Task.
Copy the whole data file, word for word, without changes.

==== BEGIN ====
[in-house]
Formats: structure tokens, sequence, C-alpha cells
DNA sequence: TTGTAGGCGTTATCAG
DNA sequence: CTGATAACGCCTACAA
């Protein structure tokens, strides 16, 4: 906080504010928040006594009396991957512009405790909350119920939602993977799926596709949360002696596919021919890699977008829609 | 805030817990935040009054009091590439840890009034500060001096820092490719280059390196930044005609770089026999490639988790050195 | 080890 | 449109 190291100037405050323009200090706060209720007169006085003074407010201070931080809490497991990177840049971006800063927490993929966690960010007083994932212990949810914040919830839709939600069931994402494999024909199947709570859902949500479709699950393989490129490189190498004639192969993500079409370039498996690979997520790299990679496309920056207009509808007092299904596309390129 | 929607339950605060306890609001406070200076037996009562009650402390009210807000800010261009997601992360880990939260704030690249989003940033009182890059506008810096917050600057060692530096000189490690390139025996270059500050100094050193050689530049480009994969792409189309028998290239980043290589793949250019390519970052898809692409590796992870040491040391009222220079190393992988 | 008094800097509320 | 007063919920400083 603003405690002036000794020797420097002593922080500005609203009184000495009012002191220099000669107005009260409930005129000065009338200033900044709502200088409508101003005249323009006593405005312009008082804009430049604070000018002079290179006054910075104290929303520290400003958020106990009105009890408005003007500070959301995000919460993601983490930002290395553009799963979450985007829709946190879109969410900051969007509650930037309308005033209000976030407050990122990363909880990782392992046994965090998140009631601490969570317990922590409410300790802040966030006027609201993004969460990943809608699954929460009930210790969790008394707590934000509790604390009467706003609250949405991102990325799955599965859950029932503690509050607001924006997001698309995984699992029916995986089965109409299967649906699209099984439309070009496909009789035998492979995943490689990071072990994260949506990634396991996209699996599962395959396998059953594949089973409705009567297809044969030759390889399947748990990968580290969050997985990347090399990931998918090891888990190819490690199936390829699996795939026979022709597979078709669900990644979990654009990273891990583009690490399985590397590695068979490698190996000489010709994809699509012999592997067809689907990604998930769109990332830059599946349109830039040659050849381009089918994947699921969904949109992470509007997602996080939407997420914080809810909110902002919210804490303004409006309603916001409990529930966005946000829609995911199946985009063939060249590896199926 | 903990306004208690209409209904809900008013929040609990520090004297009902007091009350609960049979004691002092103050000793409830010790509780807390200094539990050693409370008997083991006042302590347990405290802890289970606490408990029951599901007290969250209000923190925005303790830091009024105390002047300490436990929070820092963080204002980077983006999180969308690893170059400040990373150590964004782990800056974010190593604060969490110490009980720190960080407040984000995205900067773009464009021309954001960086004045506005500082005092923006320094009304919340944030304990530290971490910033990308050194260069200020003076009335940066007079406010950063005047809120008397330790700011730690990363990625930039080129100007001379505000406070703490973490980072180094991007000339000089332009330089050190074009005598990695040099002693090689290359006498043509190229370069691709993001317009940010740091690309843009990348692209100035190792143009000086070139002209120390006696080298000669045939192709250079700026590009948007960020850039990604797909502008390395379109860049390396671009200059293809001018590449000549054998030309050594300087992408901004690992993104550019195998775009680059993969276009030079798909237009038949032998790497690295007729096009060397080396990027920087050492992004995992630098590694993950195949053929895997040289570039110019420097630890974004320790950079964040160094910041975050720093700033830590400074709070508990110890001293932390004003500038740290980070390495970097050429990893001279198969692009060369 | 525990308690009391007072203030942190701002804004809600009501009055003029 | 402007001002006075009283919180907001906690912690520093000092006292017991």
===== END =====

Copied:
[in-house]
Formats: structure tokens, sequence, C-alpha cells
DNA sequence: TTGTAGGCGTTATCAG
DNA sequence: CTGATAACGCCTACAA
């Protein structure tokens, strides 16, 4: 906080504010928040006594009396991957512009405790909350119920939602993977799926596709949360002696596919021919890699977008829609 | 805030817990935040009054009091590439840890009034500060001096820092490719280059390196930044005609770089026999490639988790050195 | 080890 | 449109 190291100037405050323009200090706060209720007169006085003074407010201070931080809490497991990177840049971006800063927490993929966690960010007083994932212990949810914040919830839709939600069931994402494999024909199947709570859902949500479709699950393989490129490189190498004639192969993500079409370039498996690979997520790299990679496309920056207009509808007092299904596309390129 | 929607339950605060306890609001406070200076037996009562009650402390009210807000800010261009997601992360880990939260704030690249989003940033009182890059506008810096917050600057060692530096000189490690390139025996270059500050100094050193050689530049480009994969792409189309028998290239980043290589793949250019390519970052898809692409590796992870040491040391009222220079190393992988 | 008094800097509320 | 007063919920400083 603003405690002036000794020797420097002593922080500005609203009184000495009012002191220099000669107005009260409930005129000065009338200033900044709502200088409508101003005249323009006593405005312009008082804009430049604070000018002079290179006054910075104290929303520290400003958020106990009105009890408005003007500070959301995000919460993601983490930002290395553009799963979450985007829709946190879109969410900051969007509650930037309308005033209000976030407050990122990363909880990782392992046994965090998140009631601490969570317990922590409410300790802040966030006027609201993004969460990943809608699954929460009930210790969790008394707590934000509790604390009467706003609250949405991102990325799955599965859950029932503690509050607001924006997001698309995984699992029916995986089965109409299967649906699209099984439309070009496909009789035998492979995943490689990071072990994260949506990634396991996209699996599962395959396998059953594949089973409705009567297809044969030759390889399947748990990968580290969050997985990347090399990931998918090891888990190819490690199936390829699996795939026979022709597979078709669900990644979990654009990273891990583009690490399985590397590695068979490698190996000489010709994809699509012999592997067809689907990604998930769109990332830059599946349109830039040659050849381009089918994947699921969904949109992470509007997602996080939407997420914080809810909110902002919210804490303004409006309603916001409990529930966005946000829609995911199946985009063939060249590896199926 | 903990306004208690209409209904809900008013929040609990520090004297009902007091009350609960049979004691002092103050000793409830010790509780807390200094539990050693409370008997083991006042302590347990405290802890289970606490408990029951599901007290969250209000923190925005303790830091009024105390002047300490436990929070820092963080204002980077983006999180969308690893170059400040990373150590964004782990800056974010190593604060969490110490009980720190960080407040984000995205900067773009464009021309954001960086004045506005500082005092923006320094009304919340944030304990530290971490910033990308050194260069200020003076009335940066007079406010950063005047809120008397330790700011730690990363990625930039080129100007001379505000406070703490973490980072180094991007000339000089332009330089050190074009005598990695040099002693090689290359006498043509190229370069691709993001317009940010740091690309843009990348692209100035190792143009000086070139002209120390006696080298000669045939192709250079700026590009948007960020850039990604797909502008390395379109860049390396671009200059293809001018590449000549054998030309050594300087992408901004690992993104550019195998775009680059993969276009030079798909237009038949032998790497690295007729096009060397080396990027920087050492992004995992630098590694993950195949053929895997040289570039110019420097630890974004320790950079964040160094910041975050720093700033830590400074709070508990110890001293932390004003500038740290980070390495970097050429990893001279198969692009060369 | 525990308690009391007072203030942190701002804004809600009501009055003029 | 402007001002006075009283919180907001906690912690520093000092006292017991």